Katrina Karkazis's Fixing Sex: Intersex, Medical Authority, and Lived Experience. Durham: Duke University Press, 2008
Jennifer Brier's Infectious ideas: U.S. Political Responses to the AIDS Crisis. Chapel Hill: University of North Carolina Press, 2009
Teaching the gender and sexual politics of medicine, I sometimes struggle to find material that fits the needs of my undergraduates, especially those at introductory and intermediate levels. Too often, I feel stuck between popular material that has an inadequately critical approach (if any critical angle at all) and advanced, complex texts that I love and lean on in my own research, but that leave my students struggling and frustrated. For that reason alone, I celebrate the publication of both Fixing Sex by Katrina Karkazis and Infectious Ideas by Jennifer Brier, which treat the "body politics" of intersexuality and HIV/ AIDS, respectively. IVe taught from Karkaziss book in several courses already, and find that her extremely fluent prose and clear arguments work well for both undergraduates and graduate students. I haven't yet taught the Brier book, but expect that it, too, will fit the bill.
Fixing Sex is a theoretically sophisticated and nuanced ethnography of medical practice related to intersex conditions - now officially known as "disorders of sex development/ or DSD, referring to conditions in which development of physical sex is atypical, especially when genital morphology is not typical for the chromosome pattern. (I agree with Karkazis when she writes that "my sense is that this term [DSD], though in some ways less culturally loaded than intersex, still leaves intersexuality fully medicalized and construes gender difference as a disorder requiring treatment - a position with which I do not agree" . Like her, I therefore use the term intersex, though it, too, is imperfect, and I am sensitive to the fact that either term will contravene the self-chosen descriptor of many people with the conditions that get subsumed under these umbrellas.) Drawing on fifty-three original, in-depth interviews with clinicians, intersex adults, and parents of intersex children or adults, as well as participant observation in a huge range of public venues, Karkazis offers the most rounded and in-depth view of intersex that is available from any of the recent and not-so-recent texts on this subject.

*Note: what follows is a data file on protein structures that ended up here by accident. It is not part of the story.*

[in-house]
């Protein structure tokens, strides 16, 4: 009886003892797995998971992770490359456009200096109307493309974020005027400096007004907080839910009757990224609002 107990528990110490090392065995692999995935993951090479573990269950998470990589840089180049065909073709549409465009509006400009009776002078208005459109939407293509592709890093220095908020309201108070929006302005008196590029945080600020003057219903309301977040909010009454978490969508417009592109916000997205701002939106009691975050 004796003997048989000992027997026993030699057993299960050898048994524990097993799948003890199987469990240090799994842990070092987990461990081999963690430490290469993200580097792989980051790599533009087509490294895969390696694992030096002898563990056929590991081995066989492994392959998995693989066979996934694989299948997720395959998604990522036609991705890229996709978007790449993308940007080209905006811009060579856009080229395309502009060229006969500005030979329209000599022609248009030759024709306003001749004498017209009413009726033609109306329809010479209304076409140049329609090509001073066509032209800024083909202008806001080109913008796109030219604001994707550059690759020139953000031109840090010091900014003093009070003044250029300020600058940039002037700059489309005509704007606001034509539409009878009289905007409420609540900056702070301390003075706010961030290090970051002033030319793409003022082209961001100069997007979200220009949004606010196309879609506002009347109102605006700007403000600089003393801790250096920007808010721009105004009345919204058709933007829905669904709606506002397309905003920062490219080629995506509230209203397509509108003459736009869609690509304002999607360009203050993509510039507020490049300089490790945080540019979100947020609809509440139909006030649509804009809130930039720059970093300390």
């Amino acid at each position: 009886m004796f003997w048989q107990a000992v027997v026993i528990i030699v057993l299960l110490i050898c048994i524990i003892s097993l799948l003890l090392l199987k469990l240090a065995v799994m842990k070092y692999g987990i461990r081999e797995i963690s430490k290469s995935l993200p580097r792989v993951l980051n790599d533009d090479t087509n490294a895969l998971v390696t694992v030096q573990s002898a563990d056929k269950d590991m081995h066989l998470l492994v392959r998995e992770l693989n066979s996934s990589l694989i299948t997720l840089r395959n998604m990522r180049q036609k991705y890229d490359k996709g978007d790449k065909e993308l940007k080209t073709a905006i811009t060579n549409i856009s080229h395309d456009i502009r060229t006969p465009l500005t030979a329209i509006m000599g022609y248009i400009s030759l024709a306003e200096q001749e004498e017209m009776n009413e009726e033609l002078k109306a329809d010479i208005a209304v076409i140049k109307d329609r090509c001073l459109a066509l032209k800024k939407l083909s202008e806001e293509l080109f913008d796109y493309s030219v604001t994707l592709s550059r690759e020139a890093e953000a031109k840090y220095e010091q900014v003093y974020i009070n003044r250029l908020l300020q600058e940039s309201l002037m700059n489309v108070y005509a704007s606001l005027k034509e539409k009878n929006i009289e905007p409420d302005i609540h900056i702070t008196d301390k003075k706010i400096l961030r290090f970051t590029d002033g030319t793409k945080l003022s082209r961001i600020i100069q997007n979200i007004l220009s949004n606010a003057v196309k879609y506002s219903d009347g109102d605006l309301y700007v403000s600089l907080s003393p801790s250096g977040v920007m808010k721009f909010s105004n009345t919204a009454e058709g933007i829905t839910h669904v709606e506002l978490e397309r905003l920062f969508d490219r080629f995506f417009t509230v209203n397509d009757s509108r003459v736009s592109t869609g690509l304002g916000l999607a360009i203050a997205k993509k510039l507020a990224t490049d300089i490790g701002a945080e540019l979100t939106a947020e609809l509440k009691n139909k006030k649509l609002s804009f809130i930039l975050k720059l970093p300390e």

The book has already been widely reviewed and rightfully praised, so I will focus on those aspects that make it especially useful for teaching. First, the triangulation of voices (clinicians, parents, and people with intersex conditions) is a structurally effective technique for decentering expert views on intersex, whether that expert be a pediatric endocrinologist or a gender studies scholar. Karkazis uses her interview material with great sensitivity, providing both lengthy quotes and the necessary context for appreciating subjects' perspectives. Second, she explores the uncertainty, subjectivity, and multiplicity that underlies clinical decisions and evaluations in this realm, providing a very student-friendly introduction to critical feminist studies of medical practice. Third, Karkazis covers historical ground that students are most likely to have encountered, specifically the David Reimer case (also known as "the John/Joan case"); offering important context and correctives to the most widely known (and badly flawed) account of this case, the book As Nature Made Him by John Colapinto (2006). Fourth, Karkazis s account is a sharp rebuttal of the idea that "good intentions are synonymous with good outcomes" (267), a lesson that I find is useful over and over again. Although Karkazis clarifies that the book is not technically an "outcome" study of the medical treatment of people with intersex conditions, and in spite of a generous and empathie tone toward the clinicians whom she identifies as "deeply committed" to their patients, Fixing Sex offers a devastating portrait of the results of medical treatment in this realm. …